A new study has shed light on why some dog owners feel more motivated to walk their dogs than others
Researchers from the University of Liverpool and the University of Western Australia explored the demographics and behavioural factors that give owners a strong sense of encouragement and motivation from their dog – which was referred to as ‘the Lassie effect’.
Looking at data from 629 dog owners in the 10-year RESIDE study, researchers analysed the results of two survey outcomes – dog encouragement (‘how often my dog encouraged me to go walking in the last month’) and dog motivation (‘having a dog makes me walk more’).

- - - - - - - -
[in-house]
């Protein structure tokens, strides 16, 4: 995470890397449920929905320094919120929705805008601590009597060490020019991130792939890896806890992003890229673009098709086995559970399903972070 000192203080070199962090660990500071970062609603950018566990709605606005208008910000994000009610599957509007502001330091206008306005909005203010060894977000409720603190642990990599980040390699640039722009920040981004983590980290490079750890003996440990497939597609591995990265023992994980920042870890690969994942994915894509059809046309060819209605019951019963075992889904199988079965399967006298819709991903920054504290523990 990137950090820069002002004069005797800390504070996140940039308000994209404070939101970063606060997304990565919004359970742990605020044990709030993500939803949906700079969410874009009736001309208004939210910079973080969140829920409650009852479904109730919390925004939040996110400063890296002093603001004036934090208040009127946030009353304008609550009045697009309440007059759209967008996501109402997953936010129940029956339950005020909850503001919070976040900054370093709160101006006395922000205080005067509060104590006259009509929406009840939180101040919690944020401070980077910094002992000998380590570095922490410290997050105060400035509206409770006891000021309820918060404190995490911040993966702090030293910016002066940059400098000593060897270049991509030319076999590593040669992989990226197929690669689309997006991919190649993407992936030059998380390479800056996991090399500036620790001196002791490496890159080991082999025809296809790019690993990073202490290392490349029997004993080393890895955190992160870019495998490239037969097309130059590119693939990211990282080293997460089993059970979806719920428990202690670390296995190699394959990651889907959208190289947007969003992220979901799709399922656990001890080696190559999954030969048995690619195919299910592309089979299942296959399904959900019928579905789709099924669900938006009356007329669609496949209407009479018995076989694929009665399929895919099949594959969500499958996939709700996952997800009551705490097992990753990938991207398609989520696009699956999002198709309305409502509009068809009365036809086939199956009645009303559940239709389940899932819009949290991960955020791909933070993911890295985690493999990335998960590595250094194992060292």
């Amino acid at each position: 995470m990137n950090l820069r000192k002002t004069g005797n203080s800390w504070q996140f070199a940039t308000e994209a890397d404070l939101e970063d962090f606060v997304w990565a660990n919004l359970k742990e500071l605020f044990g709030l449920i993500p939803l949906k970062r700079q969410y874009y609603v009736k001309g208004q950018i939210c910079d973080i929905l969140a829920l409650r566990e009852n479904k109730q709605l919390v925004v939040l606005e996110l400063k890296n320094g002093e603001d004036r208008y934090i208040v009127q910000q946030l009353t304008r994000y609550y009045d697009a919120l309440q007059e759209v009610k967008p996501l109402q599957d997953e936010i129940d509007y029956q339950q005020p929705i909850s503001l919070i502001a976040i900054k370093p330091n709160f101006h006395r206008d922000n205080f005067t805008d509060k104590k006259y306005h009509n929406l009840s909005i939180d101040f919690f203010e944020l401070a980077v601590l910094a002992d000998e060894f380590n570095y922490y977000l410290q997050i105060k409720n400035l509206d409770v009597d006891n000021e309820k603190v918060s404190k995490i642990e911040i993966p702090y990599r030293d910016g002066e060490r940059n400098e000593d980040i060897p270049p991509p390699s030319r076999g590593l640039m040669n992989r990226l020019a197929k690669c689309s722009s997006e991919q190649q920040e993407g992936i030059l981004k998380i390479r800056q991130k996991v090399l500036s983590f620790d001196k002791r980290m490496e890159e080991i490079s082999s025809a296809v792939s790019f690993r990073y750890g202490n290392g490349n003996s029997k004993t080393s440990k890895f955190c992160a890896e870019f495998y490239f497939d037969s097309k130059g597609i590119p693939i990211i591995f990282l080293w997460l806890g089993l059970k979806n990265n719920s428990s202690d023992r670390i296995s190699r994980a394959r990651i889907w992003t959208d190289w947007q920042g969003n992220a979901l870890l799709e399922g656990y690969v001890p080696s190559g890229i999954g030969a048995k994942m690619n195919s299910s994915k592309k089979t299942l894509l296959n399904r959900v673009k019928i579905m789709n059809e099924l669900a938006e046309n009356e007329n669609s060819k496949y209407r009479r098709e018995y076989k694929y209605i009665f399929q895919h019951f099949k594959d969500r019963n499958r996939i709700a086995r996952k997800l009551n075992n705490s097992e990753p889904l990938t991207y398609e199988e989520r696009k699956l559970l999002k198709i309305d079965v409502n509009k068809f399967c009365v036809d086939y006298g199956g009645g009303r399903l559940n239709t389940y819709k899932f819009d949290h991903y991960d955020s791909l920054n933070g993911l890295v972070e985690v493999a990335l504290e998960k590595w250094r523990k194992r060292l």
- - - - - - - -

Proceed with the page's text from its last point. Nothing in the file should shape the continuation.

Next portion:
Owners with large dogs were found to be more motivated to walk them. Other motivating factors were a belief that it keeps the dog healthy, a strong relationship with or attachment to the dog and a feeling that the dog enjoys walks.
Owners were less motivated to walk their dog if they perceived them to be too old or sick, or if other family members usually walked the dog.
Researchers say the findings could help to inform future interventions to increase physical activity in people and pets.
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